Applications are due by Sunday, Nov. 1
The SC Department of Administration announced a $40 million grant program for small businesses for revenue loss due to COVID-19.
The window to apply is from Monday, Oct. 19 through Sunday, Nov. 1. Grant award notifications will be made Dec. 8-15.
To be eligible for the Minority and Small Business Relief Grant Program, the business must have 25 or fewer employees, physically have been in operation in South Carolina from Oct. 13, 2019 to present, and have experienced a COVID-19 business impact.
Priority will be given to minority-owned businesses, businesses that have not received other federal assistance such as a PPP loan, and businesses with 15 or fewer employees.
In addition, the Nonprofit Relief Grant Program is for entities designated as a 501(c)(3) nonprofit organization by the IRS, registered as a public charity with the South Carolina Secretary of State, physically located and providing services in South Carolina, and have been in operation from Oct. 13, 2019 to present.
Grants will range from $2,500 to $25,000 and can be used to reimburse expenditures for staffing, operating, facility and PPE costs as well as revenue loss.
There are “What Do You Need to Know Before You Apply?” guidelines available for the Minority and Small Business Relief Grant Program and the Nonprofit Relief Grant Program.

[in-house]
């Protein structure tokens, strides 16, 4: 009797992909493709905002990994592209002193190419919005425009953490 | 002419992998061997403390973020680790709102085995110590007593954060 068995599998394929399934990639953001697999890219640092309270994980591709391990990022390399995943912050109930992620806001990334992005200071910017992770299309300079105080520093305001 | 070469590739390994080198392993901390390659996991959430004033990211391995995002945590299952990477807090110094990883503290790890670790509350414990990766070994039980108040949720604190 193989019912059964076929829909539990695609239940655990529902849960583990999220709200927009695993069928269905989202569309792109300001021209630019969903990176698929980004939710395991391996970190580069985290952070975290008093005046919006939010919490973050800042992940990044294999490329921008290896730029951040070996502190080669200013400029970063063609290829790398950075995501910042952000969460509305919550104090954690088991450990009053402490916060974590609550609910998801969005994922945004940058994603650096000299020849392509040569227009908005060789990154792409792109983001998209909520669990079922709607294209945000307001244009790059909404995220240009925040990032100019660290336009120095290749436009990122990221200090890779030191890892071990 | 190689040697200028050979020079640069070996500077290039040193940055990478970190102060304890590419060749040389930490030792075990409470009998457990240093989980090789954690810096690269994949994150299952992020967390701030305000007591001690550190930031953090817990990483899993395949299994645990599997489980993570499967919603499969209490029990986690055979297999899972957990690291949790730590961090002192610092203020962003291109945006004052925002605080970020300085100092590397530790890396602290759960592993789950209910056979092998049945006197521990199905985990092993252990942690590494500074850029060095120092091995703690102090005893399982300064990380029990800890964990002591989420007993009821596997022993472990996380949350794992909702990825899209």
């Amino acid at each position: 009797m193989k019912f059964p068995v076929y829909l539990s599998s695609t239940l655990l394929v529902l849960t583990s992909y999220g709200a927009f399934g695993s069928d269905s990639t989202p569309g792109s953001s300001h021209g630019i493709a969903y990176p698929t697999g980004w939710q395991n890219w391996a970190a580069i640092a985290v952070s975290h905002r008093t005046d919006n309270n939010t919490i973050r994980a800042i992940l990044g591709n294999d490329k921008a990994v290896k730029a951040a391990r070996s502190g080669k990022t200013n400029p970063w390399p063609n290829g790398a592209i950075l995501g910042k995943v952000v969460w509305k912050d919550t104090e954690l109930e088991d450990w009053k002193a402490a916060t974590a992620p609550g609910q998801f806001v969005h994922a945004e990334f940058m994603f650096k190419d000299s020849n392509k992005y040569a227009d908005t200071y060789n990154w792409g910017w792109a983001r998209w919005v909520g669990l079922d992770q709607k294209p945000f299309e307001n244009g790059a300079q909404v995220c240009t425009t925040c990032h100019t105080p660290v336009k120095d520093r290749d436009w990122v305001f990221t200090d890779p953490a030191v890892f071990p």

Online applications for both programs are available at this accelerateSC site: https://accelerate.sc.gov/cares-act/applying-sc-cares-act-funds.
“Since there is only a two-week application window, businesses will have to move quickly,” said Frank Knapp Jr., President and CEO of the South Carolina Small Business Chamber of Commerce.
The Department of Administration can provide assistance and answer questions at its SC CARES Call Center at 803.670.5170 or email SCCares@admin.sc.gov. The call center will be open from 8:30 a.m. until 5 p.m. weekdays.
The Department will offer a recorded webinar tutorial starting Thursday, Oct. 15.
“This is an opportunity for all the small businesses that were locked out of PPP loans to receive some financial help for them to survive,” Knapp said. “These grants can be critical especially for our self-employed and micro businesses.”